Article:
Definition of Gruntled

1. Adjective. (humorous) Satisfied, pleased, contented. ¹



¹ Source: wiktionary.com

Definition of Gruntled

1. gruntle [v] - See also: gruntle

Gruntled Pictures

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Lexicographical Neighbors of Gruntled

grunion
grunions
grunsel
grunsels
grunstein and hogness method
grunt
grunt-hoot
grunt work
grunted
grunter
grunters
grunting
gruntingly
gruntings
gruntle
gruntled (current term)
gruntles
gruntlike
gruntling
gruntlings
grunts
gruntwork
grupero
grupetto
grupettos
gruppetto
gruppettos
grushie
grutch
grutched

Literary usage of Gruntled

Below you will find example usage of this term as found in modern and/or classical literature:

1. A History of California: The American Period by Robert Glass Cleland (1922)
"... road1 built gruntled ranchers as a rival to outhern Pacific, the Sante Fe a share of the San Joaquin ..."

2. Thomas Nast: His Period and His Pictures by Albert Bigelow Paine (1904)
"... as dis - gruntled organs, inspired by unworthy motives, and seeking to create a sensation. Yet the Ring became a little uneasy, for it promptly offered ..."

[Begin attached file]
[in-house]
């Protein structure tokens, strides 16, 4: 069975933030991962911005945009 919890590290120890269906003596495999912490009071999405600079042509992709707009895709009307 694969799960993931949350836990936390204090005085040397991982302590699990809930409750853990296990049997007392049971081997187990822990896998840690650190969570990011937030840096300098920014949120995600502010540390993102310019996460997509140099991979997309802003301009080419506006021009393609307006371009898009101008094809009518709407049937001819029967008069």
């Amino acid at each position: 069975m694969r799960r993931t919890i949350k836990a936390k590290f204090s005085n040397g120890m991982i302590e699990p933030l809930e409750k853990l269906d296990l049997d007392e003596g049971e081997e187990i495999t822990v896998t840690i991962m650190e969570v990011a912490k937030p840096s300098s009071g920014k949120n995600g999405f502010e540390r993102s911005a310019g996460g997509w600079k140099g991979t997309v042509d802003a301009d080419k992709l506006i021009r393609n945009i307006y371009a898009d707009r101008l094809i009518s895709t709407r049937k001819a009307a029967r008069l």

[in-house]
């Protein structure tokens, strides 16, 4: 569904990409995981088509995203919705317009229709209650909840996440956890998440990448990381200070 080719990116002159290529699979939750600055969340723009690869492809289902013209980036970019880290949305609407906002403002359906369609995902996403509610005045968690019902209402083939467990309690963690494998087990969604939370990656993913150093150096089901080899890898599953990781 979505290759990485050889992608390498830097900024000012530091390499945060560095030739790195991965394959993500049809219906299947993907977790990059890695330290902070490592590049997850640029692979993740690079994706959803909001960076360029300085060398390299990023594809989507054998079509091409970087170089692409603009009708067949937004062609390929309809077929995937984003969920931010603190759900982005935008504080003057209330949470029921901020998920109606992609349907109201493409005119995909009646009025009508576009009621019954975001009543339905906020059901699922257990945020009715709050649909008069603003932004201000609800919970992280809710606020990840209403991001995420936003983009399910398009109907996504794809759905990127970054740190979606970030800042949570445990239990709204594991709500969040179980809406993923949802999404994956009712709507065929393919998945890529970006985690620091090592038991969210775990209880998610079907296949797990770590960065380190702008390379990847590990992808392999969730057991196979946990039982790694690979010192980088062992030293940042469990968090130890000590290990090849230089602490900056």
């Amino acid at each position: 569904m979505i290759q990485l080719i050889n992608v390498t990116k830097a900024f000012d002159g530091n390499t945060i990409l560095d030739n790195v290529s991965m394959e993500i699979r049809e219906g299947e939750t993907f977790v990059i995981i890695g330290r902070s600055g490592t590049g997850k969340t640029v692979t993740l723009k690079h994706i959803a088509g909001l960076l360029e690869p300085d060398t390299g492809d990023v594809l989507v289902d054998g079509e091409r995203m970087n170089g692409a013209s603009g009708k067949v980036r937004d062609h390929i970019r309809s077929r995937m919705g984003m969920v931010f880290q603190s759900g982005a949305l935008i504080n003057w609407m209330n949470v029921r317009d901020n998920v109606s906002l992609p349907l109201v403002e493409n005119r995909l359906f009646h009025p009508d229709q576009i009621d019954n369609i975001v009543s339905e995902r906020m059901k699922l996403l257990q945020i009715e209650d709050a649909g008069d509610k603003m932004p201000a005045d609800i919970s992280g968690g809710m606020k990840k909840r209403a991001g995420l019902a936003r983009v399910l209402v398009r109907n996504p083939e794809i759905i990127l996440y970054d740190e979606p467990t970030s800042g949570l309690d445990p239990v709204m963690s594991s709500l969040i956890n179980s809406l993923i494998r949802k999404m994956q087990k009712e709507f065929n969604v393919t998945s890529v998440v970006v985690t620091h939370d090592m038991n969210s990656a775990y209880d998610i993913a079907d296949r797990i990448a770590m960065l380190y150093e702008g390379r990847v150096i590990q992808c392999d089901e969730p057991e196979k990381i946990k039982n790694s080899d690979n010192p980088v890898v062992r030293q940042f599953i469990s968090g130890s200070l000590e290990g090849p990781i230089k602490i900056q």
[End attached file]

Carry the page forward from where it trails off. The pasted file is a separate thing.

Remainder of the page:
3. The Literature of Roguery by Frank Wadleigh Chandler (1907)
"gruntled rival in the business, Charles Hitchin, whose "True Discovery of the Conduct of Receivers and Thief-Takers" appeared in 1718. ..."

4. Southey's Common-place Book by Robert Southey (1876)
"Our Liturgy translated into Spanish while the match was pending. He advised that the jointure should be in land. 131. The Spaniards were be-gruntled with ..."

5. Thirty Years of New York Politics Up-to-date by Matthew Patrick Breen (1899)
"... gruntled lot of patriots who desired to be leaders, and, as they were not wanted either in Tammany Hall or in th< County Democracy, held a sort of ..."

6. American Chambers of Commerce by Kenneth Montague Sturges (1915)
"gruntled and renewed it in annual reports until 1862, when as a compromise they were given two additional members, bringing the number up to seven. ..."

7. Anecdotes of the English Language: Chiefly Regarding the Local Dialect of by Samuel Pegge, Francis Grose (1814)
"... of Manchester being made a prisoner in the house of his daughter the Countess of Rutland, the writer says, the lady was much " dis- " gruntled" at it. ..."

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